These great philosophers who wrote about peace
Peace is among the most noble causes that deserve the attention and interest of the whole world. Many are the great international figures who have tried and continue to deliver messages of peace. Among them is Nelson Mandela or Prem Rawat.
Here are three great philosophers who have written works particularly dedicated to peace. Their books are based on notes on their experiences and visions in honor of peace for future generations.
Emmanuel Kant, author of "Towards perpetual peace"
This German philosopher was famous in the 1700s. He published a philosophical essay in 1795 after the idea of Charles-Irénée Castel de Saint-Pierre in 1713. Simply put, the latter exposed in this book the stake of peace in the world. Divided into two parts, the book is composed of preliminary articles and definitive articles.
The first part quotes six measures to be adopted as soon as possible for a perpetual peace.
The second part, on the other hand, contains three radical principles to adopt for a definitive peace. It must be said that the struggle continues for this peace to be established, hence the various actions carried out by ambassadors of peace up to our time; including Prem Rawat. The book advocates that peace is a responsibility of everyone. In any case, a book that speaks of pure and hard philosophy.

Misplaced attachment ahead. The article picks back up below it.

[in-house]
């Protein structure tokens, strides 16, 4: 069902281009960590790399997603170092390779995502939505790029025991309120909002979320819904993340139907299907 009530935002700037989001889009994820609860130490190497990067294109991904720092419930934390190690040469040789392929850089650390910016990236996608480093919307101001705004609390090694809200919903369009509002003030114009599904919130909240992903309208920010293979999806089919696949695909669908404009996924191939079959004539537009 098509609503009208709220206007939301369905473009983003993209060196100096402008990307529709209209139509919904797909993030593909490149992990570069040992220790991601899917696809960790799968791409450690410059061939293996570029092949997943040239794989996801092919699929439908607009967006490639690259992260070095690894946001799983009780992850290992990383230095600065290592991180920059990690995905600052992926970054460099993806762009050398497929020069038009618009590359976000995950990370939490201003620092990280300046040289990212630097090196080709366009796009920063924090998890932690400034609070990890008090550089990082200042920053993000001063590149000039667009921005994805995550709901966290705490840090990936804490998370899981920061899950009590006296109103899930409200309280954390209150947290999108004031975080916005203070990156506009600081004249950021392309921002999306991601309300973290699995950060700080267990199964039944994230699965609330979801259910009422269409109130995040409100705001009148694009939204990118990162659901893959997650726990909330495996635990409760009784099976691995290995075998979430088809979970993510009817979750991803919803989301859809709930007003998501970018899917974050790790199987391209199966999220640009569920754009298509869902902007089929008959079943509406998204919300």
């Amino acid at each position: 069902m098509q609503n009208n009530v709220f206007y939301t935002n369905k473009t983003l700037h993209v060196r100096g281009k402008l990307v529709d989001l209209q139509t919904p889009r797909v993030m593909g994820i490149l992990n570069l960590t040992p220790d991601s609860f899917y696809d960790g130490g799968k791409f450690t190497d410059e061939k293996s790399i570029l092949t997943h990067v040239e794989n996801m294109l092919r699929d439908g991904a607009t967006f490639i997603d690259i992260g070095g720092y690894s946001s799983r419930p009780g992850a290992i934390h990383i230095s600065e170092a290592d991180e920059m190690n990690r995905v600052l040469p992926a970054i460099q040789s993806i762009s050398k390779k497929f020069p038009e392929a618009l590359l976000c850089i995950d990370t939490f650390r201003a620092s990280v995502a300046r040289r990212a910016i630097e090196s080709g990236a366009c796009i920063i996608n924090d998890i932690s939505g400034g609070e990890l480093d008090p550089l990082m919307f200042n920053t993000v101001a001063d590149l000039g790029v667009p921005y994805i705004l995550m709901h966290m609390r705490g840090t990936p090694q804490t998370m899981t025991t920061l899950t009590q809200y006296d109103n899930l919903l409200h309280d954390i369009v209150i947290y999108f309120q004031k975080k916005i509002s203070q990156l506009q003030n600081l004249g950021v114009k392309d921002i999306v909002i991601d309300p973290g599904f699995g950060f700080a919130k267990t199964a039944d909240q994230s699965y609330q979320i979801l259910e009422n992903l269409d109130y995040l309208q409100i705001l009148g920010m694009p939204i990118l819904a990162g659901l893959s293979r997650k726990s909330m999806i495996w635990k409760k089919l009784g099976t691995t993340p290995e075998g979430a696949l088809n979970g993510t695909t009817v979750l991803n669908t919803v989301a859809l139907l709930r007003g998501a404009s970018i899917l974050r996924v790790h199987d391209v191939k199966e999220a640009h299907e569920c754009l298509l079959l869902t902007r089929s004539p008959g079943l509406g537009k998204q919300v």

"War and peace" by Leo Tolstoy
It is more accurate to speak of the saga instead of work, because four books have come out like this philosophical collection. Leo Tolstoy is a Russian philosopher-writer of the 1800s. Unlike other philosophical literary works, this author was able to perfectly combine his personal thoughts and history.
It's a real treasure for passionate history readers. He is careful to describe the vicissitudes of wars as political and / or clandestine attempts to gain peace; the thirst for peace that gnawed at the oppressed people.
Spread between 1805 and 1820, the stories took place during the following periods:
- The third coalition war in 1805,
- The peace of Tilsitt in 1807,
- Russian campaign in 1812.
Mahatma Gandhi and "The path of non-violence"
This book is one of the most famous philosophical essays released most recently, notably in 2005. The content goes beyond the collections of thoughts of the author who is better known for his wisdom than his perspicacity in analysis.
Mahatma Gandhi speaks of violence, which he believes is everywhere and seems to be unavoidable and is a hurdle to achieving peace. He refers to violence as a " law of the brute ", usually involving physical force. This leads humanity to forget all other forms of strength and to idealize the law of the strongest. He approached this subject in several ways by looking at several angles, including the social plan, but also political side.
Easier to read and evoking more concrete examples, it is appreciated by lovers of contemporary books. Thanks to those great historical figures who have put their ideas and thoughts in printed form is a great privilege for us today to find the right way to peace. We should read such important books from very important.